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Optimize your value chain (1) - The growing concern to deliver quality

Optimizing your value chain is becoming more important in this time where there is a growing demand for traceability and relevant training. There are different ways, which we will describe in the upcoming series, to maximize the genetic potential that is inside the egg in order to get the most profitable day-old chicks for everybody involved in the poultry chain.

By Jason Cormick, Hatchery Specialist at Petersime

In the monthly series ‘Get the most profitable chicks by optimizing your value chain’, we will zoom in on

1.  The growing concern to deliver quality

2.  Nature’s guidance to maximizing the genetic potential inside the egg

3.  Temperature and its influence on growth rate and health (+ checklist for optimum temperature conditions)

4.  CO2 and its influence on the development of the vascular and pulmonary system (+ checklist for optimum CO2 conditions)

5.  Weight loss and its influence on chick behaviour (+ checklist for optimum humidity conditions)

The growing concern for optimizing the value chain

Optimizing your value chain is becoming ever more important. First, because the population keeps growing. The more people on our planet, the more we have to produce food to feed them all. To meet the growing demand, poultry companies are becoming more international and industrialized, and poultry production becomes more complex. Each part of the chain relies on the supplier before: the supermarket or butchery where the end consumer gets his or her meat, relies on deliveries from the meat processing company, that relies in turn on the slaughterhouse, that relies in its turn on the broiler farm, that relies on the hatchery, and so on, tracing back. Each link has the responsibility to deliver quality to the next part of the chain, so that in the end, overall quality is guaranteed. Therefore, each link has to optimize its own production and work together with the other links in the chain to deliver healthy, uniform quality chicks. Preferably, all in the most efficient way and with maximum profit.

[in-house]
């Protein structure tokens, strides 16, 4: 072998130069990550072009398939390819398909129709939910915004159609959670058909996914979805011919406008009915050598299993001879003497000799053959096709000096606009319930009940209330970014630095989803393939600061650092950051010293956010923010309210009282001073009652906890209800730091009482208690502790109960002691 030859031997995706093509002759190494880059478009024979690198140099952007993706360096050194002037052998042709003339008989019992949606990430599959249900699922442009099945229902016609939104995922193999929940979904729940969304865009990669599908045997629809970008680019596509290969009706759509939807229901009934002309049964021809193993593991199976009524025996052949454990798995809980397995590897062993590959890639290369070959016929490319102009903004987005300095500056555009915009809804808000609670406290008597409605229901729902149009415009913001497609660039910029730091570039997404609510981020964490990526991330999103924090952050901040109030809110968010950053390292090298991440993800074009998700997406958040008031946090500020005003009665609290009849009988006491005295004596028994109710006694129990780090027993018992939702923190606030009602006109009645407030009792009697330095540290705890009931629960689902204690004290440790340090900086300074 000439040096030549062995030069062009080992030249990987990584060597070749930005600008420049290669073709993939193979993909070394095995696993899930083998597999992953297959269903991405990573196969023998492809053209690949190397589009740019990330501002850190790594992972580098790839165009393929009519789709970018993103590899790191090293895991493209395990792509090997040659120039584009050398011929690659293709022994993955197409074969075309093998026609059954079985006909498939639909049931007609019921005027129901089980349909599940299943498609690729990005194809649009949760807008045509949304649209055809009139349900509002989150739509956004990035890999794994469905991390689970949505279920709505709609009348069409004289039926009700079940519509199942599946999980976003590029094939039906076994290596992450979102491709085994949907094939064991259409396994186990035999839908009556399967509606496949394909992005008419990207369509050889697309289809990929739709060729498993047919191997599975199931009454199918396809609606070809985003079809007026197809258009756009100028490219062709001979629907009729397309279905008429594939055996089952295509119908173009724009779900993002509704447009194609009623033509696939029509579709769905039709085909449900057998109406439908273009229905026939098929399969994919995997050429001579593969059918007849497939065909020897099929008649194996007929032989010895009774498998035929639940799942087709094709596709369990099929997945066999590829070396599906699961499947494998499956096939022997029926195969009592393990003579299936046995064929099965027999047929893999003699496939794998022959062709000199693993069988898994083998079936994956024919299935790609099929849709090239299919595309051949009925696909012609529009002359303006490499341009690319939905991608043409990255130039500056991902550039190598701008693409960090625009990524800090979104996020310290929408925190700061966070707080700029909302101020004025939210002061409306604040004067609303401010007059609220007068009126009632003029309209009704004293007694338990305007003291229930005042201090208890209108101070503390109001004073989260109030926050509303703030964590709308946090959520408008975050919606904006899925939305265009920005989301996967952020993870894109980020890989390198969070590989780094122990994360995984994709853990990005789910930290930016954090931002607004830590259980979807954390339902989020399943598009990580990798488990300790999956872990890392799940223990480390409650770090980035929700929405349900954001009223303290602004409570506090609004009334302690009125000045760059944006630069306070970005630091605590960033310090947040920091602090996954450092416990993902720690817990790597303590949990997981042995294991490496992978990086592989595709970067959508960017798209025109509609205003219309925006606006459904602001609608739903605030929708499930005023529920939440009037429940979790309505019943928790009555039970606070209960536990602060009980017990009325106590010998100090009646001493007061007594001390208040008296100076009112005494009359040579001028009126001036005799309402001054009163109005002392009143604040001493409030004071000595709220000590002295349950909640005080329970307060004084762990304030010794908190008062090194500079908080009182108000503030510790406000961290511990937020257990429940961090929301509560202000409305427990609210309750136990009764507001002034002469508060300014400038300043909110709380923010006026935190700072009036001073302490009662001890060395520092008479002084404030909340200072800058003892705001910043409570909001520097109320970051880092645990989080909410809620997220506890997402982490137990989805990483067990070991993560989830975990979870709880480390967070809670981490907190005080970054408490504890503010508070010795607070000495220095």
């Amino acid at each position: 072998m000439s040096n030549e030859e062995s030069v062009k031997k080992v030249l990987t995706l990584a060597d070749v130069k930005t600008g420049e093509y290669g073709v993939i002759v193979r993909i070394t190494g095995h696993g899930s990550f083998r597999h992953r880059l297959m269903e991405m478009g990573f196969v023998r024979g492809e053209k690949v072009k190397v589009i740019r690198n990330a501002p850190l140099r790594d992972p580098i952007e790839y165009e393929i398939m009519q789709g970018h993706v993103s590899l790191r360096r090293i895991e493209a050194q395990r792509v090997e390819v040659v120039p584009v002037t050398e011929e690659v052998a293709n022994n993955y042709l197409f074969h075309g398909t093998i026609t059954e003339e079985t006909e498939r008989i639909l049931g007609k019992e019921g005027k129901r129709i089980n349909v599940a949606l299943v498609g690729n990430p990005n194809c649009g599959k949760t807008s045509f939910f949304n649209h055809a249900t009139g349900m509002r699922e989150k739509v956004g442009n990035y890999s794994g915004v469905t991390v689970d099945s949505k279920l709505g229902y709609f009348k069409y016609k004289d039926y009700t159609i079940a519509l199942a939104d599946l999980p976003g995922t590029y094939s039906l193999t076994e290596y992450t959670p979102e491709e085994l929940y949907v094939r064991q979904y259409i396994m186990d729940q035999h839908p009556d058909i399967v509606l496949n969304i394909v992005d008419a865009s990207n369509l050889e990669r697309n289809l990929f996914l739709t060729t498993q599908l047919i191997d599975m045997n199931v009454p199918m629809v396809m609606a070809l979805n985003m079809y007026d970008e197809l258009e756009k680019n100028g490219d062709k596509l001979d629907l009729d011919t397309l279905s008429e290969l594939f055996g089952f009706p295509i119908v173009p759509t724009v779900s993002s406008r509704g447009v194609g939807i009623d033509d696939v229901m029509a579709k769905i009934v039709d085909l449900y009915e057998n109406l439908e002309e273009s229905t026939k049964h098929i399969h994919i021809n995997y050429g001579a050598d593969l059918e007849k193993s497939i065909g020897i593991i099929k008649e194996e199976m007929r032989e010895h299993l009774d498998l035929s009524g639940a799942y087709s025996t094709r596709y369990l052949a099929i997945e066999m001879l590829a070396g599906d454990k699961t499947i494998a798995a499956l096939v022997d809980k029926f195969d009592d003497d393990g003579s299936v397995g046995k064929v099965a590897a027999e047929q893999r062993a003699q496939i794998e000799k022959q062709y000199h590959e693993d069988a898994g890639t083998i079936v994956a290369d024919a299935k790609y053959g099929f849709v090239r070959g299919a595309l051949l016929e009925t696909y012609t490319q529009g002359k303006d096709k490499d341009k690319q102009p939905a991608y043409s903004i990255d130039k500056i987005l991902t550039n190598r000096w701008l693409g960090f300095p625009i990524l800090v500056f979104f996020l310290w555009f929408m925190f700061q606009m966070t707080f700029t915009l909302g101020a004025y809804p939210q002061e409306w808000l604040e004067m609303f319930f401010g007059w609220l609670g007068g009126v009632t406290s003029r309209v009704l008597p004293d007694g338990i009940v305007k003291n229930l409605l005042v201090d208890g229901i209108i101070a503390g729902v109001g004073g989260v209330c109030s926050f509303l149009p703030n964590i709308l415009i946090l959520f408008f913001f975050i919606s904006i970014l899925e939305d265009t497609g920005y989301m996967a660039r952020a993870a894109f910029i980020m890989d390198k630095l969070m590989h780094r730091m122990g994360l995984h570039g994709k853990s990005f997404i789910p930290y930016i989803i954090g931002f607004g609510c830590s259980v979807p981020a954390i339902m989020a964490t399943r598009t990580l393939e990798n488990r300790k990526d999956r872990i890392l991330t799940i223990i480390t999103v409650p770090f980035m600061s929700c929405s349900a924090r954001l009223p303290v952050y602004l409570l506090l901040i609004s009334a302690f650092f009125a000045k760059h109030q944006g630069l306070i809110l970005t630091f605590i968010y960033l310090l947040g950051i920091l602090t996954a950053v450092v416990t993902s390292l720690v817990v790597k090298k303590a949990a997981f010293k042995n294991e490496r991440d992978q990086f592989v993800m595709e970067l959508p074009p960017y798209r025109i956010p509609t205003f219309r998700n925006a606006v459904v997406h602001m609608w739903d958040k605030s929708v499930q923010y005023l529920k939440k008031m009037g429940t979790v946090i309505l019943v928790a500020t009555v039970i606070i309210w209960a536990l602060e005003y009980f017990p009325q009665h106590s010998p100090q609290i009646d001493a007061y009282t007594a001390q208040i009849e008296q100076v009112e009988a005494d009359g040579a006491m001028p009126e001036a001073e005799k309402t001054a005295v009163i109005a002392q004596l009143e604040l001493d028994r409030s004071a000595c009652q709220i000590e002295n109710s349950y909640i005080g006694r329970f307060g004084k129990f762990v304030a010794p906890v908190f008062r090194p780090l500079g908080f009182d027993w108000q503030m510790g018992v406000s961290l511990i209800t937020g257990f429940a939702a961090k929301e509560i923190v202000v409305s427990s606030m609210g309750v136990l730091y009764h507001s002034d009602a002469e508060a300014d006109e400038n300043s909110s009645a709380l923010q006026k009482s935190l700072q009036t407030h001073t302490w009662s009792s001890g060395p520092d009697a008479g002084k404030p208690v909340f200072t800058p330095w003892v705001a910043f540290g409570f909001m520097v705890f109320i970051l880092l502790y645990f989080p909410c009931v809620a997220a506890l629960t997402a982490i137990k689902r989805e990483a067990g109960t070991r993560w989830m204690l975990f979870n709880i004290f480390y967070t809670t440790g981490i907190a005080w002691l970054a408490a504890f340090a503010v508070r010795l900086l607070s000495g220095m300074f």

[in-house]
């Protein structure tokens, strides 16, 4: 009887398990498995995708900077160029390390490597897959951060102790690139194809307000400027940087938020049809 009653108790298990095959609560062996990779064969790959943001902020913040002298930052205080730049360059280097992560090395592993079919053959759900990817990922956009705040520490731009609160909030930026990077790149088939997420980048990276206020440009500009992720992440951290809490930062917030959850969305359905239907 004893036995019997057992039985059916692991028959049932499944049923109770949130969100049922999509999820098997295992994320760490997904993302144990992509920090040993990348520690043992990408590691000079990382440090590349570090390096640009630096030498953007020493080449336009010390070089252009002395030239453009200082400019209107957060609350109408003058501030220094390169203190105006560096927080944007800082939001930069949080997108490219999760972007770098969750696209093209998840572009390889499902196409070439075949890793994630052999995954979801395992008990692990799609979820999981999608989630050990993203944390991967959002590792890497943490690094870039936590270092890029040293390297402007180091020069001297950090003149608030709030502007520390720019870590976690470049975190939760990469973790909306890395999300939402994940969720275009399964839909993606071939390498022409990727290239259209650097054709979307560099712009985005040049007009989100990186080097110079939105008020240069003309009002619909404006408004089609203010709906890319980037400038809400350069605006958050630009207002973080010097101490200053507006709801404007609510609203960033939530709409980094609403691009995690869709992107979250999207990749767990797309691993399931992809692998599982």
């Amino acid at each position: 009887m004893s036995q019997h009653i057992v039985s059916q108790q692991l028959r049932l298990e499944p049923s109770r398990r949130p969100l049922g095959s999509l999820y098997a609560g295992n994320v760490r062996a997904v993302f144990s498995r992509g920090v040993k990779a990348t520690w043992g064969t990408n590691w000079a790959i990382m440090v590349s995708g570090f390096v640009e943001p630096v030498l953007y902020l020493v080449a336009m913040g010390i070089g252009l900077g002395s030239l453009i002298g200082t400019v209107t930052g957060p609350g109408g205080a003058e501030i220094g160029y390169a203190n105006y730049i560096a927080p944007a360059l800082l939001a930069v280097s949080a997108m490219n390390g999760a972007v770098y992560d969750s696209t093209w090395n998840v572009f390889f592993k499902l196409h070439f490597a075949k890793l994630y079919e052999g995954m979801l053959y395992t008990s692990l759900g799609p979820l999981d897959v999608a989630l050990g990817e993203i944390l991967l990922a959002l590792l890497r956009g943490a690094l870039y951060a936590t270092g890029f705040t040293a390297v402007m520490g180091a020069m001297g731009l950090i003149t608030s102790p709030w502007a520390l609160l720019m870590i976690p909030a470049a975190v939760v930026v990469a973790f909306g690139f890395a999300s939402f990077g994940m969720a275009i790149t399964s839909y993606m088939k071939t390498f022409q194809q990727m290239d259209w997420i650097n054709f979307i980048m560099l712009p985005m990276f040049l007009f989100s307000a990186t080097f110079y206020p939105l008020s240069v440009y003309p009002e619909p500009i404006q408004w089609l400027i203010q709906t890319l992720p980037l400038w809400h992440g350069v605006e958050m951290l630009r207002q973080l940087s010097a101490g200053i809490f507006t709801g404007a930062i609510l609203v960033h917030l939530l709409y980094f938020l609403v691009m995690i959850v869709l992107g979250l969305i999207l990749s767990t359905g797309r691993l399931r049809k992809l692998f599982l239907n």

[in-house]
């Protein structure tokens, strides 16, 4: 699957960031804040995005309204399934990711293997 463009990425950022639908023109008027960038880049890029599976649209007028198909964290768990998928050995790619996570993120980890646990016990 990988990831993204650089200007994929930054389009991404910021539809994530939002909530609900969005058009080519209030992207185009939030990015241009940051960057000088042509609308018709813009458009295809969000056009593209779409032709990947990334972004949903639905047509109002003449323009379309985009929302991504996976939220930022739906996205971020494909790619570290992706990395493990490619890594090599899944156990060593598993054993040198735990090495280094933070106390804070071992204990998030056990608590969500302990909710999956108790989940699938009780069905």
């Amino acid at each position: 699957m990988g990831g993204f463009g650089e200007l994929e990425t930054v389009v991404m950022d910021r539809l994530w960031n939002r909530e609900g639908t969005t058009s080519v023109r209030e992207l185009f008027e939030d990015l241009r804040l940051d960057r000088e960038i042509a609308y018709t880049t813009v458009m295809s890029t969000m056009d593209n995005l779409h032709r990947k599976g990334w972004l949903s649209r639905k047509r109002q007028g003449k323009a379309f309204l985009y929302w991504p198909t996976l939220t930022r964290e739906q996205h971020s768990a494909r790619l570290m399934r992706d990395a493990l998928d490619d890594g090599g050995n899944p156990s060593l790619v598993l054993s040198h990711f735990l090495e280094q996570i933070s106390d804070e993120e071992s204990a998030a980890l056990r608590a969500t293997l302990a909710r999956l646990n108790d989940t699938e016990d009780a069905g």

Meanwhile, we should safeguard high levels of bio-security and respond to the increasing consumer focus on food safety and animal welfare. Traceability is an important aspect nowadays. The end consumer likes to know where his/her food comes from. This trend will only grow. There will come a time when the consumer can easily trace every piece of chicken right back to the farm to see where the chicken originally came from and every step it has passed in the value chain to check if it was raised in the right conditions, guaranteeing well-being of both the chickens and of the humans who will consume them alike. Moreover, the suppliers in the value chain demand traceability so they can check results and trace suboptimal performances back in the chain. It will be possible to have a closer look at every piece in the chain to evaluate its performance.

The need for relevant training will rise. In the hatchery, but also in the other parts of the value chain, we need to understand what the bird is expressing. Relying only on data and technology while not observing any birds is wrong. Problems are usually visible on the birds. By responding to signals the birds give, we can optimise their welfare, performance and efficiency. This in the end leads to better performing and more profitable chickens.

What is the best way to add value to the chain?

What is the best way to add value to the poultry industry chain? Petersime believes that nature should be our guide in this question. We should listen to the needs of the embryos and respond like a mother hen would do. By mimicking natural behaviour, we do not only safeguard the welfare of embryos in the best possible way, we also hatch the best performing chicks with the lowest mortality rates. We can bring quality chicks with added value to the poultry chain like never before.

For millennia, farmers, professors, engineers, even the Ancient Egyptians, have discussed the question: ‘How can we hatch the most profitable chicks?’ Now we know that the most decisive factors in the incubation process are temperature, CO2 and egg weight loss. And now we can meticulously control these factors, down to 0.1°F and to the gram. Does this mean we have finally found the best way of incubating? That we have reached the end? Of course not. At Petersime, we are investigating the influence of other variables on the incubation process by studying nature. The future of incubation promises to be more interesting than ever before.

Next up in the following Petersime e-news: Nature’s guidance to maximizing the genetic potential inside the egg.